In a recent interview in ScreenHub, project helmer Briony Kidd said,

“First of all we have to have another ‘horror camp’ – like we did earlier this year – where we get together and have a road trip and look at spooky locations and discuss and develop our ideas. We all have pretty solid stories, but what we’re working on now is how to twine them all together in the most interesting way. Standard anthologies can often seem a bit slapped together, but we are very concerned that they fit together and have an overall story arc. We have very different styles but we have a lot in common, and we can each play to our strengths. The idea is to create quite a sophisticated story world that’s quite realistic, but within that realist world outrageous stuff starts occurring – as you’d guess from the project description!”

You can read the entire Screen Hub article by Rochelle Siemienowicz right here.





PIN UP DOLLS ON ICE, co-directed by Melissa Mira, is the opening night headliner film of the 2014 Shockfest Film Festival in Los Angeles this January. There are a LOT of film festivals all over the world, just about 50 in Los Angeles alone, and it's way too difficult to write about all of them (I'd go nuts, chained to this blog) but every once in a while a festival screens a number of brand new, very intriguing films directed by women that really grab me. This is one of those cases.

PIN UP DOLLS ON ICE is actually a sequel to a low-budget slasher called BIKINI GIRLS ON ICE (with which Mira was not involved) and stars Suzi Lorraine, one of my fave low budget horror actresses. So I'm going to this premiere because HEY it's in Los Angeles and guess where I am? And also, it looks pretty fucking fun!

The Pinup Dolls are a hot retro act who put the tease back in striptease. But when an old friend (Suzi Lorraine) hires them to put on a show at a secluded campground, the girls find themselves being stalked by a homicidal maniac with a sick obsession with ice. As they're hunted one-by-one, they soon realize they'll have to rely on more than just their looks to survive this nightmare named Moe.

Patricia Chica's short CERAMIC TANGO has actually been on my radar for a few months, so I'm excited to know it's getting some play in my native land.

After receiving grave news, a young man spirals into a deep depression, leaving him vulnerable to the will of a dangerous intruder. CERAMIC TANGO is a modern-day cautionary tale that incites viewers to pause and think about the fragility of life.

CERAMIC TANGO award-winning short film by Patricia Chica (Official Trailer) from Patricia Chica on Vimeo.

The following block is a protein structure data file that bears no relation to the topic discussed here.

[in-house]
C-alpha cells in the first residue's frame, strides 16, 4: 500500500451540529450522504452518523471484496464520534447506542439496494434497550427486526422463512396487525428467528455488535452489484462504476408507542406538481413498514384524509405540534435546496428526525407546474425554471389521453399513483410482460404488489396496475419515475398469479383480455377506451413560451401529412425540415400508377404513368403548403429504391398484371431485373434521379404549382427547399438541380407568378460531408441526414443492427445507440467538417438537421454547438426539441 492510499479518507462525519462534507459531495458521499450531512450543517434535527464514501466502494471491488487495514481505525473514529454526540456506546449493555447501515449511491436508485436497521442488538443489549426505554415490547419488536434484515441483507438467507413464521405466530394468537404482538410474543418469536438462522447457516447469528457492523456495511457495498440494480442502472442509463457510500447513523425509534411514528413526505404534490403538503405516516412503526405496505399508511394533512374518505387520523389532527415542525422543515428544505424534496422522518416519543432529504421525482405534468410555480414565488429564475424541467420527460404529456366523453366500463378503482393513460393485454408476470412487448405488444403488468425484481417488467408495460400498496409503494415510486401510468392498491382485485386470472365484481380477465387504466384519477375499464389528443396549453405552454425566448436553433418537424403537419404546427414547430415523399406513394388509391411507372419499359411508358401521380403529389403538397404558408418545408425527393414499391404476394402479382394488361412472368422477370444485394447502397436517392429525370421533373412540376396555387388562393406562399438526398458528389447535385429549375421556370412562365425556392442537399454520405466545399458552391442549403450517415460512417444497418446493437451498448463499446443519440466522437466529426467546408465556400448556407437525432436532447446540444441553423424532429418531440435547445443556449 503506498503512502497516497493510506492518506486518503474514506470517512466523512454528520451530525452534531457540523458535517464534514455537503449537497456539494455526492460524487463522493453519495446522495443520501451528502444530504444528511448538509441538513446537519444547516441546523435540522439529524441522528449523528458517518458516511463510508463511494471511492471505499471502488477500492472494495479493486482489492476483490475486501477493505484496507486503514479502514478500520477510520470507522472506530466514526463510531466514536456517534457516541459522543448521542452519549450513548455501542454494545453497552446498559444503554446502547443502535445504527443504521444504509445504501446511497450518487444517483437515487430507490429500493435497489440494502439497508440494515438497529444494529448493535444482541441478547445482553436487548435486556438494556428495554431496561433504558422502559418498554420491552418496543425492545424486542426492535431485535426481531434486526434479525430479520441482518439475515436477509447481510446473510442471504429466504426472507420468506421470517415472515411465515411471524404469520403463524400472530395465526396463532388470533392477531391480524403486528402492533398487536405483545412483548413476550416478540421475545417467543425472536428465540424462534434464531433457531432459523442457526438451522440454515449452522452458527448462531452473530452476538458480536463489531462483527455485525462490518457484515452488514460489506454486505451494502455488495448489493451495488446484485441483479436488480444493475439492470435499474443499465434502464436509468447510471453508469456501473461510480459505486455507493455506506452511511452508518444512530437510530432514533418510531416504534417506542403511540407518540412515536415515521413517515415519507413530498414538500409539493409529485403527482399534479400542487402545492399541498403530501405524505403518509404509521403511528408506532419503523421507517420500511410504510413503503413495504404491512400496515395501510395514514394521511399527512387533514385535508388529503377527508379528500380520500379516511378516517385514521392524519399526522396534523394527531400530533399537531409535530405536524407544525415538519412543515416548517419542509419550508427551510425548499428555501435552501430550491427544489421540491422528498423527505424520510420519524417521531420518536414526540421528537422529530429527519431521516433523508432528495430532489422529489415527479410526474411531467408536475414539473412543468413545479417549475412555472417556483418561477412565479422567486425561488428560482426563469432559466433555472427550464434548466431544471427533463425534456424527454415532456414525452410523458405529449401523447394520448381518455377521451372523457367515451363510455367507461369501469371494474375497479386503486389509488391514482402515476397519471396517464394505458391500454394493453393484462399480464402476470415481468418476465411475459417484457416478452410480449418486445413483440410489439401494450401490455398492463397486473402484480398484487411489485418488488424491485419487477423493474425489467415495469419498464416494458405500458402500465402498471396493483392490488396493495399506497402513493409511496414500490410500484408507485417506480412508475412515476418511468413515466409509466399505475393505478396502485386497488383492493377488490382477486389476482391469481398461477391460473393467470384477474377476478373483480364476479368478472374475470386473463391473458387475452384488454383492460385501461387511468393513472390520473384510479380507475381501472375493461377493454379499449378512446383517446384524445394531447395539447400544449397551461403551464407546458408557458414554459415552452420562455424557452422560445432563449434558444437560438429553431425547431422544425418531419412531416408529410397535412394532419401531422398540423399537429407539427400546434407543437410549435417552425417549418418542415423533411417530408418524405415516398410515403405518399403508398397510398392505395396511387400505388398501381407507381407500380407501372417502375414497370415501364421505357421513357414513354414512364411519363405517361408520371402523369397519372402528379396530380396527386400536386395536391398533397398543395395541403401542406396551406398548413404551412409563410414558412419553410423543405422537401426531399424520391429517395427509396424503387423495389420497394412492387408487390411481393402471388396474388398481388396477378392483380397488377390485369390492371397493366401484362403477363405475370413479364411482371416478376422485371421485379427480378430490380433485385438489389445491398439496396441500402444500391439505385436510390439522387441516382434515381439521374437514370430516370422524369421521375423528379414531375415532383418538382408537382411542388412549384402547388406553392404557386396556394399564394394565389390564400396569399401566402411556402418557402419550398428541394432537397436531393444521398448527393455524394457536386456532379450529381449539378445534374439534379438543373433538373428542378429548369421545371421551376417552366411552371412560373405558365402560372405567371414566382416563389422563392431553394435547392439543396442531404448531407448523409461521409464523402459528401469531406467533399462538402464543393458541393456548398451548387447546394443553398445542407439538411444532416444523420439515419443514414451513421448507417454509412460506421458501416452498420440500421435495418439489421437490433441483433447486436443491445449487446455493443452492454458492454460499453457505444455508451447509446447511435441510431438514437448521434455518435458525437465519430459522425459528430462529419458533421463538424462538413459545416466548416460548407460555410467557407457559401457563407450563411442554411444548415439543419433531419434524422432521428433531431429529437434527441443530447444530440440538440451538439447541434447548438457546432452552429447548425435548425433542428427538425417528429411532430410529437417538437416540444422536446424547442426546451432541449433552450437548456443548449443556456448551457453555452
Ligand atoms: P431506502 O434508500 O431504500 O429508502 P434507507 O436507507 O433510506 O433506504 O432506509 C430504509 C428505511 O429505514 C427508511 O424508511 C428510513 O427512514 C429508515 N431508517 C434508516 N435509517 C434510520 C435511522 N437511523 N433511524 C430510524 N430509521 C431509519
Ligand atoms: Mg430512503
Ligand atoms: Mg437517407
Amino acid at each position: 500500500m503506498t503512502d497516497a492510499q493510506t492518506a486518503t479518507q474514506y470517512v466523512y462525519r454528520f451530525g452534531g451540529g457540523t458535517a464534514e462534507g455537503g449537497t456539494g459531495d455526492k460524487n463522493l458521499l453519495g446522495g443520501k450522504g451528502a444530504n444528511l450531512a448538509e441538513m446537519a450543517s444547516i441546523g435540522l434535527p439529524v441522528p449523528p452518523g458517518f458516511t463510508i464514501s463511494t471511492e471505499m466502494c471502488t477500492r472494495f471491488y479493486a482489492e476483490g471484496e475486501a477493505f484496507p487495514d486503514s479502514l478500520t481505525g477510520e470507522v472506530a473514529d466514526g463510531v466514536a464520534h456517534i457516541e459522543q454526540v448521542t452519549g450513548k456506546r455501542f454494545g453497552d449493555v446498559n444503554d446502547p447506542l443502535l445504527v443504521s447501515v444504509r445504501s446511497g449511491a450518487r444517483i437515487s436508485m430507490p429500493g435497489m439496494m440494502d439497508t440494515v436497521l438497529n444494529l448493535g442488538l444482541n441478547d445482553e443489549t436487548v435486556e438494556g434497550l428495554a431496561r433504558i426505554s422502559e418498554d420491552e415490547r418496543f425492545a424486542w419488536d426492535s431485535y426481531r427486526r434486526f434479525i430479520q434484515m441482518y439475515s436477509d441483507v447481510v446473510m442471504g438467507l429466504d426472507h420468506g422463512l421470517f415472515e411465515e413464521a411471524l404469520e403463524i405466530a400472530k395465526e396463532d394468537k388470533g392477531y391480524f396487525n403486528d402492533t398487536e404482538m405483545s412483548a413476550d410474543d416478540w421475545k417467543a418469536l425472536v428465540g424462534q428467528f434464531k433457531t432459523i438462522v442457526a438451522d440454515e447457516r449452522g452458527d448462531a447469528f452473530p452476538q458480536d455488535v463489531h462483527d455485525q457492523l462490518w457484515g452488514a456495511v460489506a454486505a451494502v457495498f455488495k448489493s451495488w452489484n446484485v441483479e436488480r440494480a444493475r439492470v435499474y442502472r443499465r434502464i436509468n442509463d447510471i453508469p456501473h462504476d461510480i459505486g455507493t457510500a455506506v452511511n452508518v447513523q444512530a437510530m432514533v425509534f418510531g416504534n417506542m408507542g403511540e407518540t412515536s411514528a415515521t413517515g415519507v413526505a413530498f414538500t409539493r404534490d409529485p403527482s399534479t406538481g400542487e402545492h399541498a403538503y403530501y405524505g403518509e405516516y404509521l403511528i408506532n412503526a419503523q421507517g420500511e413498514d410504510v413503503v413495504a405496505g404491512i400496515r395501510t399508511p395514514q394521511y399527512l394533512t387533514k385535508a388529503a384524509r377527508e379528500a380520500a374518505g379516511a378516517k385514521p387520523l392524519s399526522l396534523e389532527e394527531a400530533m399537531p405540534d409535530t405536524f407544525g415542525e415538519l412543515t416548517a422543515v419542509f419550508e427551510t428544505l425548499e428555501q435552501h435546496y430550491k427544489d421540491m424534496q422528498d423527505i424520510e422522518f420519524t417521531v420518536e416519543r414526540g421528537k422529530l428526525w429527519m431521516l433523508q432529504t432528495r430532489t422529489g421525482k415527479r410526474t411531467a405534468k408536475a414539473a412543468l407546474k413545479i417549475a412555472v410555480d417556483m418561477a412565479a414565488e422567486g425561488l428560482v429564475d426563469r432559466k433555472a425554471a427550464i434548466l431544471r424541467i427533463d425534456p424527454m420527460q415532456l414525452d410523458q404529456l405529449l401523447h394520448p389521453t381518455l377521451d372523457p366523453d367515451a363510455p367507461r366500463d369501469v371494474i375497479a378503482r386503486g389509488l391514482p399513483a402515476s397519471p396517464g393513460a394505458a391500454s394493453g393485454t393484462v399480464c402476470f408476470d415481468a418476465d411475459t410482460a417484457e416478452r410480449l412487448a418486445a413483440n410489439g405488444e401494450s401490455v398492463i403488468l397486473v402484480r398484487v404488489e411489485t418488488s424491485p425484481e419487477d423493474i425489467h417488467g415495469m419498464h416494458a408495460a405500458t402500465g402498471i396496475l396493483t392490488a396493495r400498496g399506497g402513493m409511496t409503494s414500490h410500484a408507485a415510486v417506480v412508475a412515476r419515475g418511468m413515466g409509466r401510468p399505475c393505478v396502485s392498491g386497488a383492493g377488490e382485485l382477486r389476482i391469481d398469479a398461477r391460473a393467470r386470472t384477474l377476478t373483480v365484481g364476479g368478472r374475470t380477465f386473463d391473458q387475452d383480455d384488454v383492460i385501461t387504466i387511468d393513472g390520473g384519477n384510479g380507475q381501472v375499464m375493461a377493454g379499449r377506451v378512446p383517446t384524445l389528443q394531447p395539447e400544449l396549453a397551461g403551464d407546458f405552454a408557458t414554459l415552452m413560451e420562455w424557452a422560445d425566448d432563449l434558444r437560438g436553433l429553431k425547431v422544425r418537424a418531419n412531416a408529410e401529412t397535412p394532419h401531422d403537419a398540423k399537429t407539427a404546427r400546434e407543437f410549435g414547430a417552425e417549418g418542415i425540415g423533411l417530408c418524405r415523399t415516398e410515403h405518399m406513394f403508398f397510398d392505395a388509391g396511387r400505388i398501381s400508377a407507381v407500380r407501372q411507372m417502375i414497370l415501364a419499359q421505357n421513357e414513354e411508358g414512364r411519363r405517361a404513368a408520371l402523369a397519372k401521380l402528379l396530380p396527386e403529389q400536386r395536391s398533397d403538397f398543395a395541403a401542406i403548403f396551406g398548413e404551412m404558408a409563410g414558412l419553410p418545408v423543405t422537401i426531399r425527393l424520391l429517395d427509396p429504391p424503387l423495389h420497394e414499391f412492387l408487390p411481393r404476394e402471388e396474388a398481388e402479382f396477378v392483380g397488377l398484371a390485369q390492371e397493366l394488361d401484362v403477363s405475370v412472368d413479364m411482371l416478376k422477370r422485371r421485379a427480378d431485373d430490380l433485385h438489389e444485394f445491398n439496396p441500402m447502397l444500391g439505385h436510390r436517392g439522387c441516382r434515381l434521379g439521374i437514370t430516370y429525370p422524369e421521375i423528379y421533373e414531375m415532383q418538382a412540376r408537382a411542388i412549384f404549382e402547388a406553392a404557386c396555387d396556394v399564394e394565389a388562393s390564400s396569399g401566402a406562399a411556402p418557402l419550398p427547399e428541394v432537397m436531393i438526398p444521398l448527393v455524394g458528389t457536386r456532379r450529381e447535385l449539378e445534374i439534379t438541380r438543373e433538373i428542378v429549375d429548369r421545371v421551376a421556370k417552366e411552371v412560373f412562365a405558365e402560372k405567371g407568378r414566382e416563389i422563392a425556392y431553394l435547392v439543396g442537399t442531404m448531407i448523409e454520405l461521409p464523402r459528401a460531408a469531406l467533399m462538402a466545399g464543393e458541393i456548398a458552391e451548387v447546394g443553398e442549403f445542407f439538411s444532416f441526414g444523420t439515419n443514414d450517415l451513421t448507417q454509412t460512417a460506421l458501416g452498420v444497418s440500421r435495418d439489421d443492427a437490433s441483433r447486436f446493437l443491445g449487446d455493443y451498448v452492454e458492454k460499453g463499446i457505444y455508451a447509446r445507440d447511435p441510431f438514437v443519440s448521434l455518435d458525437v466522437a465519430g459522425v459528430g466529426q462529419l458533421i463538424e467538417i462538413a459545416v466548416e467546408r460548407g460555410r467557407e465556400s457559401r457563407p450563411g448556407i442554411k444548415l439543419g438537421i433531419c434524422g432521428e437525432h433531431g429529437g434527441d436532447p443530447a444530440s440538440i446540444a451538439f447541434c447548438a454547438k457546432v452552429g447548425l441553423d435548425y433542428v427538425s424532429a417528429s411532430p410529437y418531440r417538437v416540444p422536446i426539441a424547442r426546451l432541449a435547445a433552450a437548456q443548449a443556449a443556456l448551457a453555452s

Jennifer Nicole Stang's THE DEVIL'S SNARE is having its world premiere screening. You can watch the short film right here if you can't actually make the festival:

SWALK, a short mystery/fantasy/drama directed by Dawn Cobalt, is also premiering at 2014 Shockfest.

A man must dress for a funeral and say goodbye to his wife one last time.

Sadly, no trailer for SWALK, but enjoy this poster:


CRAZY TOWN, directed by Jules Dameron, is a sort of WIZARD OF OZ mash-up re-imagining, and to be honest – I have high hopes for it. Any film in which Sean Young plays white trash is okay in my book.

ZOMBIEWOOD is Lauren Petzke's short comedy that, like CRAZY TOWN, also seems to make fun of the Hollywood Dream.

There is a certain horror to awakening to the fact that you are now a zombie. What do you do with your “undead” life? One zombie, Harry, thinks he has the answer – get a SAG card! While the world in general has little use for zombies, there is one industry where they fit in very well – Hollywood!

No trailer for ZOMBIEWOOD either!


And of course, Jessica Cameron's TRUTH or DARE is screening. We've covered that film quite a bit already!

Axelle Carolyn Interview – SOULMATE

Axelle Carolyn's new feature film SOULMATE is a poignant, charming, and pretty tale of love and ghosts set in the English countryside. Treading a fragile line between drama, horror, and Gothic romance, SOULMATE resembles her first directing endeavor, the short film THE LAST POST, in which the afterlife intrudes into the natural realm.

SOULMATE is about Audrey (played by Anna Walton), a suicidal woman mourning the recent death of her husband. Isolating herself in an old country cottage away from friends and family, she soon develops a relationship with the ghost (Tom Wisdom) haunting the property. What follows is an atypical genre film in which love is not the untimate cure-all. Carolyn answers some of my questions about the film, her direction, and her choices for SOULMATE in the following interview:

SOULMATE has a decidedly open ending and does not end on a "happy" note the way, say, American films tend to end. Can you tell me why you decided to leave the film ambiguous?
I just tried to make the ending as truthful as possible. An unhappy ending would have made the film too bleak, considering how it starts off; but I don't think a real happy ending would have made sense here. I felt the events in the film pretty much naturally led to that conclusion. Also, that's one of the perks of indie films: I don't have to make it end with rainbows and unicorns!
Do you think SOULMATE is a decidedly British or European film, or do you think that genre films are now blending across borders, culturally?
Mmmh, tough one. I read a few reviews mention me as a 'British director', and as a Belgian living in LA, I found that funny. The landscape and the setting are very typically British, and I suppose there's a tradition in the UK of slow-burn atmospheric ghost stories that I built on. But I also think the themes it deals with – grief, and finding comfort in the supernatural – are universal.
Do you think it is important to place a film in a "genre" in order to market it to audiences?  As someone whose films are not easily categorized, do you fear it is a hindrance, or believe it is a benefit?